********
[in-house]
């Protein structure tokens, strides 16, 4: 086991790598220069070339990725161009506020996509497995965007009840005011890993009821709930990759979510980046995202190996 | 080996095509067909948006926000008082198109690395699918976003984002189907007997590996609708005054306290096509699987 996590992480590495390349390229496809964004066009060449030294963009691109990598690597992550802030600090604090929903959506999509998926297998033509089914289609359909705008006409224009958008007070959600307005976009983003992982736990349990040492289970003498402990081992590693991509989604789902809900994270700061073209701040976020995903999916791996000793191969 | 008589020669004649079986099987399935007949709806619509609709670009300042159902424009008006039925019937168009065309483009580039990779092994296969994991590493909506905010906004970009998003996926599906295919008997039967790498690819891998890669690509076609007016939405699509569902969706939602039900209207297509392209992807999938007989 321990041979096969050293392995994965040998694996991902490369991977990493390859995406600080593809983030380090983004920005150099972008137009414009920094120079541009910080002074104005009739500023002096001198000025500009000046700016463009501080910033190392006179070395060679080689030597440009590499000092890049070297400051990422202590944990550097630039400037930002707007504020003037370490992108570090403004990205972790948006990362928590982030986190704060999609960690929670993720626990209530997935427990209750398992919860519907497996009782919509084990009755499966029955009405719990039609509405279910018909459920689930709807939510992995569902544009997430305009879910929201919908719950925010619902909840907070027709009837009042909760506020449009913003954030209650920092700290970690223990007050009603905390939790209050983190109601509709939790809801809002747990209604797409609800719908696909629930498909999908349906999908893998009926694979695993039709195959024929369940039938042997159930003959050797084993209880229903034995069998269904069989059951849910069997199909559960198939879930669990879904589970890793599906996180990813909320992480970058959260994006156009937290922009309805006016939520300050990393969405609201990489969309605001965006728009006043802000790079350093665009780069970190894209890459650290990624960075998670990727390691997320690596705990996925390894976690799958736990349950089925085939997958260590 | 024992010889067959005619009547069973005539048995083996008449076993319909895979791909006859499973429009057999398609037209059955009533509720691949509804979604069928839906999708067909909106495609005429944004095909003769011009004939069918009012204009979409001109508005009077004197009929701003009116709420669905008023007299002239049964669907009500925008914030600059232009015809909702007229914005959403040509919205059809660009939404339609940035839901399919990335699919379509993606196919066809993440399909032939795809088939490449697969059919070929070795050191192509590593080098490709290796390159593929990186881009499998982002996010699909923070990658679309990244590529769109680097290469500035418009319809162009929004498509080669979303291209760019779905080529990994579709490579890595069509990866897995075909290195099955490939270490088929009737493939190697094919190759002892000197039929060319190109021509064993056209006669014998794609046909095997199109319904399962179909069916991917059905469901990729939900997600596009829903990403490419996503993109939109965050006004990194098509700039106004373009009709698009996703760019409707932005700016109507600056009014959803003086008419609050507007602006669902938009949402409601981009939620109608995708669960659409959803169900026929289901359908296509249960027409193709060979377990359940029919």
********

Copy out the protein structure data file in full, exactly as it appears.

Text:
[in-house]
């Protein structure tokens, strides 16, 4: 086991790598220069070339990725161009506020996509497995965007009840005011890993009821709930990759979510980046995202190996 | 080996095509067909948006926000008082198109690395699918976003984002189907007997590996609708005054306290096509699987 996590992480590495390349390229496809964004066009060449030294963009691109990598690597992550802030600090604090929903959506999509998926297998033509089914289609359909705008006409224009958008007070959600307005976009983003992982736990349990040492289970003498402990081992590693991509989604789902809900994270700061073209701040976020995903999916791996000793191969 | 008589020669004649079986099987399935007949709806619509609709670009300042159902424009008006039925019937168009065309483009580039990779092994296969994991590493909506905010906004970009998003996926599906295919008997039967790498690819891998890669690509076609007016939405699509569902969706939602039900209207297509392209992807999938007989 321990041979096969050293392995994965040998694996991902490369991977990493390859995406600080593809983030380090983004920005150099972008137009414009920094120079541009910080002074104005009739500023002096001198000025500009000046700016463009501080910033190392006179070395060679080689030597440009590499000092890049070297400051990422202590944990550097630039400037930002707007504020003037370490992108570090403004990205972790948006990362928590982030986190704060999609960690929670993720626990209530997935427990209750398992919860519907497996009782919509084990009755499966029955009405719990039609509405279910018909459920689930709807939510992995569902544009997430305009879910929201919908719950925010619902909840907070027709009837009042909760506020449009913003954030209650920092700290970690223990007050009603905390939790209050983190109601509709939790809801809002747990209604797409609800719908696909629930498909999908349906999908893998009926694979695993039709195959024929369940039938042997159930003959050797084993209880229903034995069998269904069989059951849910069997199909559960198939879930669990879904589970890793599906996180990813909320992480970058959260994006156009937290922009309805006016939520300050990393969405609201990489969309605001965006728009006043802000790079350093665009780069970190894209890459650290990624960075998670990727390691997320690596705990996925390894976690799958736990349950089925085939997958260590 | 024992010889067959005619009547069973005539048995083996008449076993319909895979791909006859499973429009057999398609037209059955009533509720691949509804979604069928839906999708067909909106495609005429944004095909003769011009004939069918009012204009979409001109508005009077004197009929701003009116709420669905008023007299002239049964669907009500925008914030600059232009015809909702007229914005959403040509919205059809660009939404339609940035839901399919990335699919379509993606196919066809993440399909032939795809088939490449697969059919070929070795050191192509590593080098490709290796390159593929990186881009499998982002996010699909923070990658679309990244590529769109680097290469500035418009319809162009929004498509080669979303291209760019779905080529990994579709490579890595069509990866897995075909290195099955490939270490088929009737493939190697094919190759002892000197039929060319190109021509064993056209006669014998794609046909095997199109319904399962179909069916991917059905469901990729939900997600596009829903990403490419996503993109939109965050006004990194098509700039106004373009009709698009996703760019409707932005700016109507600056009014959803003086008419609050507007602006669902938009949402409601981009939620109608995708669960659409959803169900026929289901359908296509249960027409193709060979377990359940029919």